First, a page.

Writing an entire novel in the second person is quite an undertaking and often results in a claustrophobic read. But the construct works well in This Mournable Body with the reintroduction of Tambudzai Sigauke, a character who first appeared in Tsitsi Dangarembga’s debut novel, Nervous Conditions (1988).
It’s clear that Tambudzai’s life has unraveled in the intervening years. She’s now middle-aged, single, living in a hostel without much money and desperately scheming ways to move up the social ladder. At one point she considers trying to date one of her landlady’s sons. She views every other woman around her disparagingly and as competition.
But it’s not just Tambudzai who gives women a hard time in this novel—it’s Zimbabwe itself. An attractive woman is sexually harassed by the passengers on a bus. A man who lives in Tambudzai’s hostel is a serial philanderer. And many of the female characters desire validation from men.
In the midst of this, Tambudzai emerges as an unreliable narrator struggling with deeply entrenched issues. She goes to a club, where she mistakes a white woman for an ex-boss and verbally abuses her. She gets drunk and ends up unconscious in the street. After securing a job as a biology teacher (a position for which she is not qualified), she is fired after she beats a student.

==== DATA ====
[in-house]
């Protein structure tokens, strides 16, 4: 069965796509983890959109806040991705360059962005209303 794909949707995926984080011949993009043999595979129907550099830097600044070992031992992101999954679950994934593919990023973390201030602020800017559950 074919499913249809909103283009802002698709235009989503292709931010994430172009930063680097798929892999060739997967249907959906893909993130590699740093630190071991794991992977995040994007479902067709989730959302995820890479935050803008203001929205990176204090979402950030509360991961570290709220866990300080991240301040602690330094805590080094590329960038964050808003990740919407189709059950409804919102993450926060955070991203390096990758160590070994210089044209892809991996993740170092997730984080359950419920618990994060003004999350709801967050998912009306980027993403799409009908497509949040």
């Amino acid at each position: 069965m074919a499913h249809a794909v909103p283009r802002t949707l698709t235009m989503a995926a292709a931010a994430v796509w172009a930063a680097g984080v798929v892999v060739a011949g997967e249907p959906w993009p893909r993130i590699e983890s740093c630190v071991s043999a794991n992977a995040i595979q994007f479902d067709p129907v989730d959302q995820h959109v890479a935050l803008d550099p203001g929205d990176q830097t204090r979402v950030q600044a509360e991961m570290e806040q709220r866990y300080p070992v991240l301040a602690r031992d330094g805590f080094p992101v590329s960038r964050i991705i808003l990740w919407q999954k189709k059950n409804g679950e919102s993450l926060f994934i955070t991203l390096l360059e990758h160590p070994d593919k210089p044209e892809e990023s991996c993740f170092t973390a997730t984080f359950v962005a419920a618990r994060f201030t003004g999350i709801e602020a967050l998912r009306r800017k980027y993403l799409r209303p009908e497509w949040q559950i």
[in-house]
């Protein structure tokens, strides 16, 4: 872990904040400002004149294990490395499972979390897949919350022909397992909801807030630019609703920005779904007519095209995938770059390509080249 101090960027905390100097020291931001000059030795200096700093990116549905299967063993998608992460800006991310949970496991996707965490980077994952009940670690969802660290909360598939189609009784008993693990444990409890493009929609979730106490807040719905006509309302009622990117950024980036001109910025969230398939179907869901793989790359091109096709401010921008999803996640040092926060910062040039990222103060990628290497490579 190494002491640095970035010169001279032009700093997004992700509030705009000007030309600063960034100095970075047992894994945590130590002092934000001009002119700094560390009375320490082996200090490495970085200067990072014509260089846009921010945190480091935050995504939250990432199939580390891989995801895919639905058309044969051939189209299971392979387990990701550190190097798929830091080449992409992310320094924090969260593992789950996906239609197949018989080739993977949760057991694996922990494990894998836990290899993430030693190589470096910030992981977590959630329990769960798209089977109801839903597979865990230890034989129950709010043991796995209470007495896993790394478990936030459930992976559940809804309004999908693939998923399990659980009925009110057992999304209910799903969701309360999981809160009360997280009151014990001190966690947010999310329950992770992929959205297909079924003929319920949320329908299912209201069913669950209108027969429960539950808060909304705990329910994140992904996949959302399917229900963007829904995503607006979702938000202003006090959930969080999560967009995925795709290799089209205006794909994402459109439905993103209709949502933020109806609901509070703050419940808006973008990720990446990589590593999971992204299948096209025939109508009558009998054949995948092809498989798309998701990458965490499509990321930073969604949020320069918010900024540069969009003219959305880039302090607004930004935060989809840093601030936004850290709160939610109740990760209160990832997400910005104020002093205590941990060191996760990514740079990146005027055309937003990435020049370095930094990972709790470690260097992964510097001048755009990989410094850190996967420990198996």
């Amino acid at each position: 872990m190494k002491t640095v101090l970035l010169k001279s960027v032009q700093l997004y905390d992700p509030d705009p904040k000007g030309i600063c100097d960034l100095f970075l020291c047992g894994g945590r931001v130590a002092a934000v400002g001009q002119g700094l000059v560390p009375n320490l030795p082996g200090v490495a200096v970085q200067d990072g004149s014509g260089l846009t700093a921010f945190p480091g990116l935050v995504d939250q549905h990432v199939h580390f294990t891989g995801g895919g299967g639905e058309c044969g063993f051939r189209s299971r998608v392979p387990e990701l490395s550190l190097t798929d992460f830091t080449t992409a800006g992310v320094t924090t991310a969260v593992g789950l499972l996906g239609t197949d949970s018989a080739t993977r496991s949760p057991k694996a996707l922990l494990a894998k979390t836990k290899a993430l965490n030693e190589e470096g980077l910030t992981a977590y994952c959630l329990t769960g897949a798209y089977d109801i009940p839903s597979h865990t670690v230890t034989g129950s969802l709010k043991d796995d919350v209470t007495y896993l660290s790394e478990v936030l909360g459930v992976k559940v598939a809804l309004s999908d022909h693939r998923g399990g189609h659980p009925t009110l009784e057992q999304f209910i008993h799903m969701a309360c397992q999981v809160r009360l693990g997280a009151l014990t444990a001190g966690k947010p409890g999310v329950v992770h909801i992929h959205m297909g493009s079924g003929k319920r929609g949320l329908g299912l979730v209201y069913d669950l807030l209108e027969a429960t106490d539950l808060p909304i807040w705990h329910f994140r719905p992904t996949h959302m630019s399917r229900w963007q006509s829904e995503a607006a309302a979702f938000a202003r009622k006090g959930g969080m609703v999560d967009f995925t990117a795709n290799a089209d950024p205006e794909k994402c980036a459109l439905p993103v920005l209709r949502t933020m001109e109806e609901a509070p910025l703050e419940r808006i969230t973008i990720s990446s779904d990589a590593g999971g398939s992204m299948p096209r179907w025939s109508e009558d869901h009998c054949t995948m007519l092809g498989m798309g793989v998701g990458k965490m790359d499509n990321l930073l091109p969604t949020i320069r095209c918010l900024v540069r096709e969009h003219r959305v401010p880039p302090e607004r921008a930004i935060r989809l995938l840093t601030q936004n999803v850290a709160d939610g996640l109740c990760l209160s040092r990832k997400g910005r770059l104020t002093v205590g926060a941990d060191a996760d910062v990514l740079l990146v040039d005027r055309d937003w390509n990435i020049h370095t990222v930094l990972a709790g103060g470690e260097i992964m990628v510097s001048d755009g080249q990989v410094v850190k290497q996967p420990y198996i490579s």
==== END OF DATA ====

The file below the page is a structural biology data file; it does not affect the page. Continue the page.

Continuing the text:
But Tambudzai rallies two-thirds of the way through her story, as she is taken in by her family and given a job at a glamorous ecotourism business by her former boss. But when she is outshone by the receptionist, Tambudzai teeters once again on the brink of self-destruction.
At times This Mournable Body is a difficult read. Tambudzai is a complex character, bitter and not particularly likable, with inner demons that threaten to derail her. But this is what makes the novel compelling—it’s unpredictable, and you can’t help but feel that Tambudzai is always about to snatch defeat from the jaws of victory. Couple this with the complexity of Zimbabwe—political uncertainty, economic instability and a society that seems ready to attack itself—and Dangarembga has written an unflinching account of one woman’s struggles in a country that is rife with them.